About the 22nd Amendment

According to the amendment, a person may not be elected as president more than two times. Moreover, no individual who has acted as a president for over two years may be allowed to assume presidency more than once. However, this article does not apply to those who hold the office of President when Congress proposed the article.

In the second section, it states that the article remains inoperative unless ratified as amendment to the U.S Constitution. This ratification shall be made by the state legislatures of three-fourths of the states. Moreover, Congress must make the ratification within seven years upon the submission date of the amendment.

This amendment did not apply to Harry Truman, who was the President when the U.S. Congress proposed the 22nd amendment. President Truman served almost all of the unexpired fourth term of Franklin Roosevelt. Furthermore, he was elected to his full term in 1948, and he only withdrew his candidacy for re-election after his loss at the New Hampshire primary.

Impact of the Amendment

Since the ratification of the twenty-second amendment, several presidents have been elected at least twice. The U.S. Presidents who served for two terms included Richard Nixon, Bill Clinton, Dwight Eisenhower, Barack Obama, Ronald Reagan, and George Bush. Lyndon Johnson was the only president of the United States who could have served his term for over eight years. He became the president after the assassination of John F. Kennedy and served the last 14 months of Kennedy’s term. If he did not withdraw his candidacy in 1968, he would have been able to serve another term as president. Gerald Ford was elected president in 1974, and he served the remaining 29 months of Nixon’s unexpired term.

At present, only a few qualified Americans were prohibited from assuming presidency under the terms of the twenty-second amendment. These U.S presidents include George Bush, Barack Obama and Bill Clinton. Supporters of the amendment believe that the two-term limit provides several benefits. Presidents will be less likely to be interested in handing out political favors such as subsidies and grants just to get re-elected for another term. However, others believe that the president’s power may be less limited in his second term since he no longer worried about being eligible to run for office again.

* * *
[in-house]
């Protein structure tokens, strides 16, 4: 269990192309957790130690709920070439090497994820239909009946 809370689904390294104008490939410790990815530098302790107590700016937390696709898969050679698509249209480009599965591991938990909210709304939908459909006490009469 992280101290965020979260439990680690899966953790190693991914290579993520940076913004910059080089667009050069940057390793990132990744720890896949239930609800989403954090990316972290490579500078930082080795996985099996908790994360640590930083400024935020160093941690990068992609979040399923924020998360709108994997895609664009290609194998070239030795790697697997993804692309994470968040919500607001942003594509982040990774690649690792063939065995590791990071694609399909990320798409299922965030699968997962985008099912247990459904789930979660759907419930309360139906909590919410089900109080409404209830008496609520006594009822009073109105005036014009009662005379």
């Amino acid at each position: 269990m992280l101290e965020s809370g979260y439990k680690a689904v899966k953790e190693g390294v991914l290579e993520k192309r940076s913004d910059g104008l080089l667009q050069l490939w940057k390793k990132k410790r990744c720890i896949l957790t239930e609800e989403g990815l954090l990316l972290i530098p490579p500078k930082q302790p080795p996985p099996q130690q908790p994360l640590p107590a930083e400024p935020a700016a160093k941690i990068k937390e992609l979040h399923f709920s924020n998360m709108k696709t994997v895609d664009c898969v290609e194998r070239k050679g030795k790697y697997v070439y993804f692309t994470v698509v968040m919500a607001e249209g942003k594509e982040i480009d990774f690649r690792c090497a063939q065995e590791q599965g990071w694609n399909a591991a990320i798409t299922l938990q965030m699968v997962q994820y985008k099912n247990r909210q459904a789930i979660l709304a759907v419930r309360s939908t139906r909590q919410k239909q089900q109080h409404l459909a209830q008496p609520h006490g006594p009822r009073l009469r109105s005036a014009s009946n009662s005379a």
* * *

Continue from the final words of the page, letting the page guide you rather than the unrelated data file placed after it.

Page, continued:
One response to “22nd Amendment to the Constitution”

  1. Robert L. Akers says:

    Surprisingly, you equate the terms “elect” and “assume”. The two are distinct. One may assume the presidency
    either by election or by succession. The 22nd Amendment does not speak to assuming the
    presidency at all except by direct election to that office. The 22nd Amendment does not prohibit a two-term elected
    President from assuming the presidency again by virtue of succession. Neither does it prohibit a two-term elected
    President from running for Vice President or for any other office in the line of succession. Under the 22nd Amendment,
    George W. Bush, Barack Obama, or Bill Clinton could each become President again via succession.